The Rhode Island Department of Environmental Management (DEM), in partnership with The Nature Conservancy (TNC), The Champlin Foundation, and the RI Agricultural Lands Preservation Commission (ALPC), announces the acquisition of the development rights to 369 acres in Exeter from Earl Adams. Protection of the Adams property is the latest in Rhode Island’s ongoing efforts to permanently protect the state’s farmland to ensure this important and valuable asset remains available for agriculture. Since 1985, 111 farms spanning 7,888 acres have been protected by the ALPC, working in concert with DEM and many partners.
“Today more than ever, we must continue to preserve our state’s valuable farmland and invest in our green economy,” said Governor Gina Raimondo. “Preserving Rhode Island’s strong agricultural heritage is important to our state and our families and will help us forge a stronger, greener, healthier Rhode Island for generations to come. That is why I am urging further investments through a Green Economy and Clean Water bond. I applaud DEM and The Nature Conservancy for helping to make this tremendous acquisition in Exeter possible.”
Located in southern Exeter near the border of Richmond and South Kingstown, the property is the second largest protected farm in the state, after Tuckahoe Turf Farms, Inc. in Richmond. A farmhouse and barn are located on Glen Rock Road, and the property also has frontage on Gardiner Road and Hog House Hill Road. The farm contains more than 200 acres of prime and important farm soil, nearly all of which is currently used for hay production. Its focal point is an iconic and impressive 90-acre hay field that provides sweeping views of the rest of the farm and its surrounding forestland, and beyond. The remaining land includes pasture, woodland, scattered wetlands, and two major tributaries to the Queen’s River, one of the cleanest and coldest rivers in Rhode Island and one of the most pristine rivers in southern New England. A high priority for conservation, the river supports wild brook trout, several rare dragonflies, and an abundance of freshwater mussels.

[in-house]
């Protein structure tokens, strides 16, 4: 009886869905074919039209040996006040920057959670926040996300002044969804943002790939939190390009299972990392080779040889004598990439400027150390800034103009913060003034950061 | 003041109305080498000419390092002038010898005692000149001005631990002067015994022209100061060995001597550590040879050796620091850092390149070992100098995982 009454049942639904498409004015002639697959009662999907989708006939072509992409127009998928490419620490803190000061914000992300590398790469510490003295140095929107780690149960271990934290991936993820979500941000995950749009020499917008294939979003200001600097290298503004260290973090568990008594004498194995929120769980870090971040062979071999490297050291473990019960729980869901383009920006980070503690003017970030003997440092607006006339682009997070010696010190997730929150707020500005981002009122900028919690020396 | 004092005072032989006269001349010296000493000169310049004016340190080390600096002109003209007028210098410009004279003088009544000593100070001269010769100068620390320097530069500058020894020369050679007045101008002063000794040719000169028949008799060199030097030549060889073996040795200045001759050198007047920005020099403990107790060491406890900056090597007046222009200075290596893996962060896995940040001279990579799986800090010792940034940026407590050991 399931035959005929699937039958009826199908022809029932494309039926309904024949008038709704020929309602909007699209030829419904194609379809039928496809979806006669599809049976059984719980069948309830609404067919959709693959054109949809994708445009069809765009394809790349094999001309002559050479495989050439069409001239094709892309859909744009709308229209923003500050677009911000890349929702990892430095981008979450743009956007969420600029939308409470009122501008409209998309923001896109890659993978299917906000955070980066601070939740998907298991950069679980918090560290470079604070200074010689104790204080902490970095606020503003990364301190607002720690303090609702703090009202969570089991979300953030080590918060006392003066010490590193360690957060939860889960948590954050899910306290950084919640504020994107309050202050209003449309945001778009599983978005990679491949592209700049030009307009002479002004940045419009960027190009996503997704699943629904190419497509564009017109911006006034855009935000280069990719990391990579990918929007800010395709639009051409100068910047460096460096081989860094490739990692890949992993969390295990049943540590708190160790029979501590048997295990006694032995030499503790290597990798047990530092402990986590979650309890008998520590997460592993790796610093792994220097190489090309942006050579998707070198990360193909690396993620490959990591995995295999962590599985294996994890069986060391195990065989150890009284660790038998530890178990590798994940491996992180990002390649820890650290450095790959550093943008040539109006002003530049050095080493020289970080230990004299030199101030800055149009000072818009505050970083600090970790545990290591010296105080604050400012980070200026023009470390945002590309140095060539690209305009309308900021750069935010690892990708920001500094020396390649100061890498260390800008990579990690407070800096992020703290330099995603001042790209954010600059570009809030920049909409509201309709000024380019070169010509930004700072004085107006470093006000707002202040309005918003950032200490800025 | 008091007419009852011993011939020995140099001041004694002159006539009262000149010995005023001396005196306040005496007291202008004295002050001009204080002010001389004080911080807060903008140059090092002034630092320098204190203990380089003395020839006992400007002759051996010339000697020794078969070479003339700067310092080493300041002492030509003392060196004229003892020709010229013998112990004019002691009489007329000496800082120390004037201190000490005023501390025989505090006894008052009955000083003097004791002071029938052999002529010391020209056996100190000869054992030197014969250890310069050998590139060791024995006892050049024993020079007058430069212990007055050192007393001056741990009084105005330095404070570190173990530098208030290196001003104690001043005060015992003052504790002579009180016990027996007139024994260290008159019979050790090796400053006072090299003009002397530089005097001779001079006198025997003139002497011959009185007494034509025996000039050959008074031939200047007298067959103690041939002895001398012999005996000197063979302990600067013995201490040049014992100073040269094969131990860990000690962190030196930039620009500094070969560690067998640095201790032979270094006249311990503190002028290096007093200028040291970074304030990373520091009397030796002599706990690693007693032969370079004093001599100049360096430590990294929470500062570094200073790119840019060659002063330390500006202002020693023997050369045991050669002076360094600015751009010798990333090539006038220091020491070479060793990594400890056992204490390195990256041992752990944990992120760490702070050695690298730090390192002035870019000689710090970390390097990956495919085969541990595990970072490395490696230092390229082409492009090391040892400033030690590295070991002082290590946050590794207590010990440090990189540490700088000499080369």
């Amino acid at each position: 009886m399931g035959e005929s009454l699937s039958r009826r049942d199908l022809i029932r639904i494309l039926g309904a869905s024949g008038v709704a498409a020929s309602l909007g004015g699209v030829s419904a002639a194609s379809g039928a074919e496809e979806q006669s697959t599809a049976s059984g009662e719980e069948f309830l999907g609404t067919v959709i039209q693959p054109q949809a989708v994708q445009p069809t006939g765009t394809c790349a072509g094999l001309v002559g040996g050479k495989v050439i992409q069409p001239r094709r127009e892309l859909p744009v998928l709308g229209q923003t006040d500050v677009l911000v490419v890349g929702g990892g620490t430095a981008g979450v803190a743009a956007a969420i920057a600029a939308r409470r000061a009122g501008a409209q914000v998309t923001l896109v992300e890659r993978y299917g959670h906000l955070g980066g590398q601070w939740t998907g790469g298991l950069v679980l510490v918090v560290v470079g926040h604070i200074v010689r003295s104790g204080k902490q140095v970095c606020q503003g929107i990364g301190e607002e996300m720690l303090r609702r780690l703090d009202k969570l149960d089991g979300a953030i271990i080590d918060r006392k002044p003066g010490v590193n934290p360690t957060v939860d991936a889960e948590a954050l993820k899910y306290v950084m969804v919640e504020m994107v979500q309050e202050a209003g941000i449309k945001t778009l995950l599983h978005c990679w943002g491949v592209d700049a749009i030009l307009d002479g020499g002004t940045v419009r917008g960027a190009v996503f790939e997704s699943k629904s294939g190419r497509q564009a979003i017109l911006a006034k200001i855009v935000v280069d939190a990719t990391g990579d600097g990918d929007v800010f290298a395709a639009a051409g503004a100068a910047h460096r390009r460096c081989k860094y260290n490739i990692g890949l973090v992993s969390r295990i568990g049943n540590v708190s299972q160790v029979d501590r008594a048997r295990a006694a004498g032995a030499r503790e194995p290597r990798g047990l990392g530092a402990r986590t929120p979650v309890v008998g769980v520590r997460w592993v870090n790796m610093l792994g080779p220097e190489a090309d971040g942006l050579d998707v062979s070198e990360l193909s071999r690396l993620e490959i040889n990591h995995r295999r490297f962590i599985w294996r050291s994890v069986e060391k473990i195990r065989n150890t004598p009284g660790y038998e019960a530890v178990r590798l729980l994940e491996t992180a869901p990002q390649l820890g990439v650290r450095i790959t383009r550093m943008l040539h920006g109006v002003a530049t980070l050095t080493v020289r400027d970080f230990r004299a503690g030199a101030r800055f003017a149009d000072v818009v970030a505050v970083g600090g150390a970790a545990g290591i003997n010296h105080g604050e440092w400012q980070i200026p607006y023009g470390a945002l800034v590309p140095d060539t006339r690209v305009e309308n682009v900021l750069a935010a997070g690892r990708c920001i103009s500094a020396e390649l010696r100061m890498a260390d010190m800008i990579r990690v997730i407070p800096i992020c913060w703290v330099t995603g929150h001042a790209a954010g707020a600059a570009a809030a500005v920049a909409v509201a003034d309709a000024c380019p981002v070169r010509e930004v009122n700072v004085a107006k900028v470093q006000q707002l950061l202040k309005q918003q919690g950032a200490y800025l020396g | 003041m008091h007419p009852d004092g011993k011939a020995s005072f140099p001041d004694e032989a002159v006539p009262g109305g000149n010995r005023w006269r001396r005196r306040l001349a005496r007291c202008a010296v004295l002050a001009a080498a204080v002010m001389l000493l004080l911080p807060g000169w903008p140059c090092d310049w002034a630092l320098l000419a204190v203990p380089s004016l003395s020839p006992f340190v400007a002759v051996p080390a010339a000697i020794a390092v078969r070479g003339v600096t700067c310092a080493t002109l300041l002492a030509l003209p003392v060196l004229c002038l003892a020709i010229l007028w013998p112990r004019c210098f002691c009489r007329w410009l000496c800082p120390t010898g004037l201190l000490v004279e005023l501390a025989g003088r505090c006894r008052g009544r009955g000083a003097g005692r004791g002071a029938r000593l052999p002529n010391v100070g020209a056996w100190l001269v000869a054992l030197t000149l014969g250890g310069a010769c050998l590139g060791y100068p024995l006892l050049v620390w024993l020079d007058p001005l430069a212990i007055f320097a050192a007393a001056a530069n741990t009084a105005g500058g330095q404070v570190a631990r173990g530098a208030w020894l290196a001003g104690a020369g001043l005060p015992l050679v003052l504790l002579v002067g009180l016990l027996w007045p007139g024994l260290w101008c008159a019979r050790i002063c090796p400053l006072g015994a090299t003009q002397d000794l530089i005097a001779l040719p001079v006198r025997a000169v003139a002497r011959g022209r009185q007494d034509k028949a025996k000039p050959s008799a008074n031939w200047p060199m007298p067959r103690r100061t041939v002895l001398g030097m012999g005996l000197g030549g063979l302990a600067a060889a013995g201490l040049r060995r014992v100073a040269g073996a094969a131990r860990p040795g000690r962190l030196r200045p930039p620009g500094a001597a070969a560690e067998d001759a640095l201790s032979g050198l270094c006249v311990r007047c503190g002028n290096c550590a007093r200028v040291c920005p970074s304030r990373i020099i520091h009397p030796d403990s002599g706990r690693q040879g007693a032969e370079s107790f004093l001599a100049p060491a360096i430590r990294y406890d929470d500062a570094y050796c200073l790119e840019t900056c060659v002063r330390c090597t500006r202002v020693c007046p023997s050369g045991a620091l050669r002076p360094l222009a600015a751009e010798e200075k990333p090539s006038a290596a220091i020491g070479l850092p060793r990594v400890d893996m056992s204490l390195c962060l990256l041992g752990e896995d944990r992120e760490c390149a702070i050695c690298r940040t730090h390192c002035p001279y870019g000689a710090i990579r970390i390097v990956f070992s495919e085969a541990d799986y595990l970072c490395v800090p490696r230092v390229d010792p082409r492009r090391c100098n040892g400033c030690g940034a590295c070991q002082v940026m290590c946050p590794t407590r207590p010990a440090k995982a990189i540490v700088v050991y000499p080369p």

Mr. Adams had previously conserved 66 acres of his farm, selling a conservation easement to TNC in 2004. Abutting the farm to the east is the Audubon Society of Rhode Island’s Eppley Wildlife Refuge – 1,225 acres of protected forest, streams, and white cedar wetlands that protect hundreds of species of birds and other wildlife. With the protection of Adams Farm, DEM, the Audubon Society, and TNC have now conserved more than 2,500 contiguous acres of fields and forest in this area.
“Through this project and our partnership with The Nature Conservancy, we are able to maintain one of the last large, unprotected tracts of farmland in Rhode Island as agricultural land for future generations,” said DEM Director Janet Coit. “Adams Farm is a gorgeous property that sits within one of the largest undisturbed areas of the state. It’s such a joy to preserve this iconic working farm for years to come. I’m grateful that the Green Economy Bond funds allow us to work with partners to preserve these precious farmlands.”
“The protection of Adams Farm is a tribute to the Rhode Island voters, who have overwhelmingly supported the state’s open space bonds,” said John Torgan, State Director of The Nature Conservancy. “That such a large parcel was available for development demonstrates that we still have a lot of important conservation work to do. The Nature Conservancy is very grateful to Mr. Adams and to our partners, whose support made it possible to protect this special place.”
The $3.34 million acquisition from Earl Adams protected this large tract from development in perpetuity. The state of Rhode Island provided $1.14 million through farmland bond monies. The funding package included an additional $1.2 million set aside by Congress for land protection in the Queen’s River watershed, and a $1 million provided by The Nature Conservancy with funding from The Champlin Foundation, the 1772 Foundation, the Bafflin Foundation, and individual donors.
DEM continues to work across many fronts to strengthen Rhode Island’s green economy and to promote the viability of local agriculture. The state’s green industries account for more than 15,000 jobs and contribute $2.5 billion to the economy each year. And local agriculture continues to be an area ripe for growth – with the number of farms in Rhode Island on the rise and a growing young farmer network. Access to land, however, continues to be a challenge for many farmers.